The bounty of the 2014 vintage has given us the opportunity and fodder to select and blend a few barrels each of chardonnay and pinot noir that exemplify what Clare and I feel represent our best efforts. These barrel select wines will be available in the near future. 

The Wines of Our Spring 2016 Release

2014 Willamette Valley Chardonnay – warmer vintages present great opportunities to capture the best that chardonnay has to offer. 2014 saw the addition of fruit from the Shafer Vineyard, planted in the early 1970’s. I have finally convinced Miki Shafer that we are worthy of her fruit. The older clone planted on her property maintains it’s acidity as it ripens, much like the chardonnay from the Wirtz vineyard. I think these older clones blend amazingly well with the newer plantings found at Durant, Yates Conwill and Bieze vineyards. Our basket press was used along with piseage a ped (foot stomping) which has changed the nature of our wine. The brief contact of skins, stems and juice has given our white wines a slight “grip” that I think has taken them to a whole new level of delicious. All other aspects have remained the same – barrel fermented, some new but mostly used, batonage, malo lactic complete and the wine went from barrel to bottle as directly as possible. The chardonnay offered today is sure to please. 680 cases of our Willamette Valley chardonnay produced – adorned by bee boxes. 45 dollars/bottle



2014 Willamette Valley Pinot noir – this wine 
is a stunner, which is good because it is our largest production to date! There should be enough for everybody at 2200 cases, yet I can already hear the pleas come July of “are you sure you don’t have anymore?” Per usual this wine exemplifies the maxim the whole is greater than the sum of the parts.

While anchored by amazing pinot from Bieze, Johan and Coats and Whitney vineyards, it sees additional barrels from all the vineyards we work with, so it is a true Willamette Valley blend. One of our cutest pigs to date will make you smile on the outside as you grin ear to ear on the inside while drinking this wine. Bert, an American Guinea hog, 42 dollars/bottle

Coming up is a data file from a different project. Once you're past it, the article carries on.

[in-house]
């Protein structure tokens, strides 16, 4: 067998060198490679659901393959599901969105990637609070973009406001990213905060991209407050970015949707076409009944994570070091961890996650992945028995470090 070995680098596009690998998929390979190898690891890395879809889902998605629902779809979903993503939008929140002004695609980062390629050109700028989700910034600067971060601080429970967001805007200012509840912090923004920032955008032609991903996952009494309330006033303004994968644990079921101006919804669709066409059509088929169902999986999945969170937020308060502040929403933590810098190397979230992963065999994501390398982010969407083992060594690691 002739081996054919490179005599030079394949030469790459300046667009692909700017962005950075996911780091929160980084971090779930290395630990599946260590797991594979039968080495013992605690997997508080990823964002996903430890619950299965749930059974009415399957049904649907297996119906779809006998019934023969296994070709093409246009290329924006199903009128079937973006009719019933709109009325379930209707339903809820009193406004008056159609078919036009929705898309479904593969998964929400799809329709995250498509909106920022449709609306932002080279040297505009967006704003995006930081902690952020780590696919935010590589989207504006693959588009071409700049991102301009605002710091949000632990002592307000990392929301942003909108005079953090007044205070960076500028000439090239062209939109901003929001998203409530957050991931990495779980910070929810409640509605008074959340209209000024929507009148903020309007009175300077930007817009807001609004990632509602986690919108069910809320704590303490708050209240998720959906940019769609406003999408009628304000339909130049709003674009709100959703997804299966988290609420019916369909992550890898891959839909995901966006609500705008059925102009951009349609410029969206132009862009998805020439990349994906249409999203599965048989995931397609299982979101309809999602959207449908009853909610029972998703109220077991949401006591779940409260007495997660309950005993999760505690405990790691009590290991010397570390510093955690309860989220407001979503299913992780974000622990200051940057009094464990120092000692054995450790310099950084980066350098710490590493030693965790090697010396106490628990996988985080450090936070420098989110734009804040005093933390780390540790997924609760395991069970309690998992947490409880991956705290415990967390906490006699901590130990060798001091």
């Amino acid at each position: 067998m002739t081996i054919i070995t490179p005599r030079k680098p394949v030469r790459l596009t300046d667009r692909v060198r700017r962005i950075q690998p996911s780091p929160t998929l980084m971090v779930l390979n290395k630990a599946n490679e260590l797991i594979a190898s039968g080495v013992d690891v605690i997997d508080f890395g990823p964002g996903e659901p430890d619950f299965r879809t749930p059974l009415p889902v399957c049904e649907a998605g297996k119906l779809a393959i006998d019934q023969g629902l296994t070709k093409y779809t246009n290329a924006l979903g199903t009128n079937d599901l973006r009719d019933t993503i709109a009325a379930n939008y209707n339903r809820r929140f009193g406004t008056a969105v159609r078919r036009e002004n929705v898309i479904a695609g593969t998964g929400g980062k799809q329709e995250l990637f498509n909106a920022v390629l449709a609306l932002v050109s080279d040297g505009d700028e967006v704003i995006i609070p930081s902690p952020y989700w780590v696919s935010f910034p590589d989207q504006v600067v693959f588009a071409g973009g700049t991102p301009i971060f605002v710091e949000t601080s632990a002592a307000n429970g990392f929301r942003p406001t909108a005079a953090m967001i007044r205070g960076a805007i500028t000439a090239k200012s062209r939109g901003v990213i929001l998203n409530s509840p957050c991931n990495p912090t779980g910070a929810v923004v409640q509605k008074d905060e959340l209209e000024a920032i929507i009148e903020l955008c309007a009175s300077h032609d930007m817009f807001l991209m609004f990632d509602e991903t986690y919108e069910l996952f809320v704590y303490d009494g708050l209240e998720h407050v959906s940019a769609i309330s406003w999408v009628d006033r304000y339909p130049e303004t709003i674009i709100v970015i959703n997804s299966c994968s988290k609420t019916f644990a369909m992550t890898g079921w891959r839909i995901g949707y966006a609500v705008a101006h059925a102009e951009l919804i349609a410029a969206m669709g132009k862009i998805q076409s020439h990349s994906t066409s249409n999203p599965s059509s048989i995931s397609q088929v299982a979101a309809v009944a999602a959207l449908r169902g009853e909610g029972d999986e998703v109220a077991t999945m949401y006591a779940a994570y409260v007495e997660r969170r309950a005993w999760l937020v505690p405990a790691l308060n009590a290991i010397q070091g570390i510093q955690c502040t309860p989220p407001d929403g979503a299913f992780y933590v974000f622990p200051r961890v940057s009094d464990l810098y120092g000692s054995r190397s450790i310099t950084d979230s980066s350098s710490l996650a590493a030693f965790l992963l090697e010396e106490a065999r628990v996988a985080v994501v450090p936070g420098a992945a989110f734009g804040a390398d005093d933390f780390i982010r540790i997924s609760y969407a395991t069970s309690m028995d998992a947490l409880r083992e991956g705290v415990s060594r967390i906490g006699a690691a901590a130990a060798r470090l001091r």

2014 Pelos Sandberg Vineyard Pinot noir – working with my friend Don Sandberg is just plain old fun. He is a constant perfectionist yet doesn’t take himself too seriously. Consequently he grows damn good grapes and shares them with us. I try not to fuck up his good work. In 2014 he offered us half an acre of Wadensville, in addition to the acre each of 777 and Pommard we have been buying since 2010. I was so excited I didn’t even check with Clare, I just said yes. The addition of the wild and brambly Wadensville clone has given this normally hedonistic wine an air of nobility – but don’t worry – it still has all the fruit, spice and silkiness of past vintages. Don got a new tractor that he was proud of so we put it on the label. 334 cases produced, 48 dollars/bottle

2013 Syrah – we have always had a soft spot for syrah, maybe even an Achilles heel, so we jumped when the opportunity came to work with Oregon fruit. The Rogue valley in southern Oregon is much warmer and dryer than our home in the northern Willamette, and gives this thick skinned variety what it needs to ripen. The 2013 vintage was an entirely different animal is southern Oregon - long and warm – the fruit came in well after we had put all the Pinot into barrel. Dark fruits, balanced acid, tannin and richness make this a beauty. And back to the beginning, knife, fork and spoon on the label. 195 cases produced, 48 dollars/bottle
 

Other Announcements
Over the past couple of years most of you have come to know Tiffany Stevens and her adept abilities of seamlessly getting your wine to you, navigating each of your state’s shipping, licensing, taxing and weather intricacies. Sadly she is moving to greener pastures, we wish her only the best. Fortunately she has spent the last six weeks training her replacement (is that possible?) Sarah Egeland, who is more than capable. Sarah has fit right in with the quirkiness that makes big table farm and we look forward to working with her.